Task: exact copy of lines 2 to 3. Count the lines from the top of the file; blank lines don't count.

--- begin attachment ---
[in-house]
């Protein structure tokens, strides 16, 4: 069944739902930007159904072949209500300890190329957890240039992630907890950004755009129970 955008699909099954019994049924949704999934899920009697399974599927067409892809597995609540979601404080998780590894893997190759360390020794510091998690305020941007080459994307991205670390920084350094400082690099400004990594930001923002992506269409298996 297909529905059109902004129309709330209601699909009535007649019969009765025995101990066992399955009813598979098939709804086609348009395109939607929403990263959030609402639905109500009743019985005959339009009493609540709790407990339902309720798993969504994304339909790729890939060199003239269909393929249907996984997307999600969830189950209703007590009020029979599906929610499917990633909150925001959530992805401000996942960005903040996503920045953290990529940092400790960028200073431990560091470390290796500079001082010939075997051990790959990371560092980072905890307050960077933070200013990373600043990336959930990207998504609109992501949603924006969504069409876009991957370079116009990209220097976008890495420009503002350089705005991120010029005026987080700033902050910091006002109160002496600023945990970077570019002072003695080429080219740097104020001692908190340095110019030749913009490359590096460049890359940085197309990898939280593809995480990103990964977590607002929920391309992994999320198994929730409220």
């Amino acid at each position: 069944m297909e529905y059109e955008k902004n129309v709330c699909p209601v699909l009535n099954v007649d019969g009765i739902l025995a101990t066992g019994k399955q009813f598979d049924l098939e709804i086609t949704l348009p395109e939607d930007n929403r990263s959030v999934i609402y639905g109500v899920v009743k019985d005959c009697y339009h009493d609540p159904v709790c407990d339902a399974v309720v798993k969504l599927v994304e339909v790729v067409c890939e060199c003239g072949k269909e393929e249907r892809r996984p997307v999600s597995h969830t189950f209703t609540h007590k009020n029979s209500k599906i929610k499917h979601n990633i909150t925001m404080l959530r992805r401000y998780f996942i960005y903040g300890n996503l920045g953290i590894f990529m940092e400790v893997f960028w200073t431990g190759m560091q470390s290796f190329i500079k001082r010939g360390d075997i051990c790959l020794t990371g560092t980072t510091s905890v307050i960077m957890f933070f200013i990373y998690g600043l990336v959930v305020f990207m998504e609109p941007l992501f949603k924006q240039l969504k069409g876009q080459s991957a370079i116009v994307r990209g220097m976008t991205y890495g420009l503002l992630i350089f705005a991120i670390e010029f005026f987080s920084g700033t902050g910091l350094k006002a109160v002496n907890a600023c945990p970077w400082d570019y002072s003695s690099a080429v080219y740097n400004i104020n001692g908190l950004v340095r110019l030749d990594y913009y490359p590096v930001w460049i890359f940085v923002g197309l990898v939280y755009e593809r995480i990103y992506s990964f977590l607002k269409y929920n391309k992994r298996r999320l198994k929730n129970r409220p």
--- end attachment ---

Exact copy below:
């Protein structure tokens, strides 16, 4: 069944739902930007159904072949209500300890190329957890240039992630907890950004755009129970 955008699909099954019994049924949704999934899920009697399974599927067409892809597995609540979601404080998780590894893997190759360390020794510091998690305020941007080459994307991205670390920084350094400082690099400004990594930001923002992506269409298996 297909529905059109902004129309709330209601699909009535007649019969009765025995101990066992399955009813598979098939709804086609348009395109939607929403990263959030609402639905109500009743019985005959339009009493609540709790407990339902309720798993969504994304339909790729890939060199003239269909393929249907996984997307999600969830189950209703007590009020029979599906929610499917990633909150925001959530992805401000996942960005903040996503920045953290990529940092400790960028200073431990560091470390290796500079001082010939075997051990790959990371560092980072905890307050960077933070200013990373600043990336959930990207998504609109992501949603924006969504069409876009991957370079116009990209220097976008890495420009503002350089705005991120010029005026987080700033902050910091006002109160002496600023945990970077570019002072003695080429080219740097104020001692908190340095110019030749913009490359590096460049890359940085197309990898939280593809995480990103990964977590607002929920391309992994999320198994929730409220």
């Amino acid at each position: 069944m297909e529905y059109e955008k902004n129309v709330c699909p209601v699909l009535n099954v007649d019969g009765i739902l025995a101990t066992g019994k399955q009813f598979d049924l098939e709804i086609t949704l348009p395109e939607d930007n929403r990263s959030v999934i609402y639905g109500v899920v009743k019985d005959c009697y339009h009493d609540p159904v709790c407990d339902a399974v309720v798993k969504l599927v994304e339909v790729v067409c890939e060199c003239g072949k269909e393929e249907r892809r996984p997307v999600s597995h969830t189950f209703t609540h007590k009020n029979s209500k599906i929610k499917h979601n990633i909150t925001m404080l959530r992805r401000y998780f996942i960005y903040g300890n996503l920045g953290i590894f990529m940092e400790v893997f960028w200073t431990g190759m560091q470390s290796f190329i500079k001082r010939g360390d075997i051990c790959l020794t990371g560092t980072t510091s905890v307050i960077m957890f933070f200013i990373y998690g600043l990336v959930v305020f990207m998504e609109p941007l992501f949603k924006q240039l969504k069409g876009q080459s991957a370079i116009v994307r990209g220097m976008t991205y890495g420009l503002l992630i350089f705005a991120i670390e010029f005026f987080s920084g700033t902050g910091l350094k006002a109160v002496n907890a600023c945990p970077w400082d570019y002072s003695s690099a080429v080219y740097n400004i104020n001692g908190l950004v340095r110019l030749d990594y913009y490359p590096v930001w460049i890359f940085v923002g197309l990898v939280y755009e593809r995480i990103y992506s990964f977590l607002k269409y929920n391309k992994r298996r999320l198994k929730n129970r409220p």